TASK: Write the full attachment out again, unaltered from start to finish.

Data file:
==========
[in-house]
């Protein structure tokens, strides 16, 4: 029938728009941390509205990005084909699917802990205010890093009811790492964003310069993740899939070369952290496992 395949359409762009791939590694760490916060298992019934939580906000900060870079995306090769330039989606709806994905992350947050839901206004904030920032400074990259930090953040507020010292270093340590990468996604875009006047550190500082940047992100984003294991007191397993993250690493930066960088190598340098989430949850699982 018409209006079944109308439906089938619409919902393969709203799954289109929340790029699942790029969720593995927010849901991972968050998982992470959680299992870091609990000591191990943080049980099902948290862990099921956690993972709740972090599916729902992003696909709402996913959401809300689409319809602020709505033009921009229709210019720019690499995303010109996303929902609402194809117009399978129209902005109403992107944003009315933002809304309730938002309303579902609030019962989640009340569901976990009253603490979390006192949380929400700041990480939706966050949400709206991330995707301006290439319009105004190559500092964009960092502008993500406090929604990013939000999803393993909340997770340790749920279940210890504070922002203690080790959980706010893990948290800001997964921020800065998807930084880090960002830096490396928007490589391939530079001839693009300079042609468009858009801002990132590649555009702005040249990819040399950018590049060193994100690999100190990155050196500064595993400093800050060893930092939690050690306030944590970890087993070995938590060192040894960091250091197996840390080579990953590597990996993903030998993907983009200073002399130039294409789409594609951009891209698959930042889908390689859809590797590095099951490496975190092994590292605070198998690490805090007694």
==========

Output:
[in-house]
């Protein structure tokens, strides 16, 4: 029938728009941390509205990005084909699917802990205010890093009811790492964003310069993740899939070369952290496992 395949359409762009791939590694760490916060298992019934939580906000900060870079995306090769330039989606709806994905992350947050839901206004904030920032400074990259930090953040507020010292270093340590990468996604875009006047550190500082940047992100984003294991007191397993993250690493930066960088190598340098989430949850699982 018409209006079944109308439906089938619409919902393969709203799954289109929340790029699942790029969720593995927010849901991972968050998982992470959680299992870091609990000591191990943080049980099902948290862990099921956690993972709740972090599916729902992003696909709402996913959401809300689409319809602020709505033009921009229709210019720019690499995303010109996303929902609402194809117009399978129209902005109403992107944003009315933002809304309730938002309303579902609030019962989640009340569901976990009253603490979390006192949380929400700041990480939706966050949400709206991330995707301006290439319009105004190559500092964009960092502008993500406090929604990013939000999803393993909340997770340790749920279940210890504070922002203690080790959980706010893990948290800001997964921020800065998807930084880090960002830096490396928007490589391939530079001839693009300079042609468009858009801002990132590649555009702005040249990819040399950018590049060193994100690999100190990155050196500064595993400093800050060893930092939690050690306030944590970890087993070995938590060192040894960091250091197996840390080579990953590597990996993903030998993907983009200073002399130039294409789409594609951009891209698959930042889908390689859809590797590095099951490496975190092994590292605070198998690490805090007694």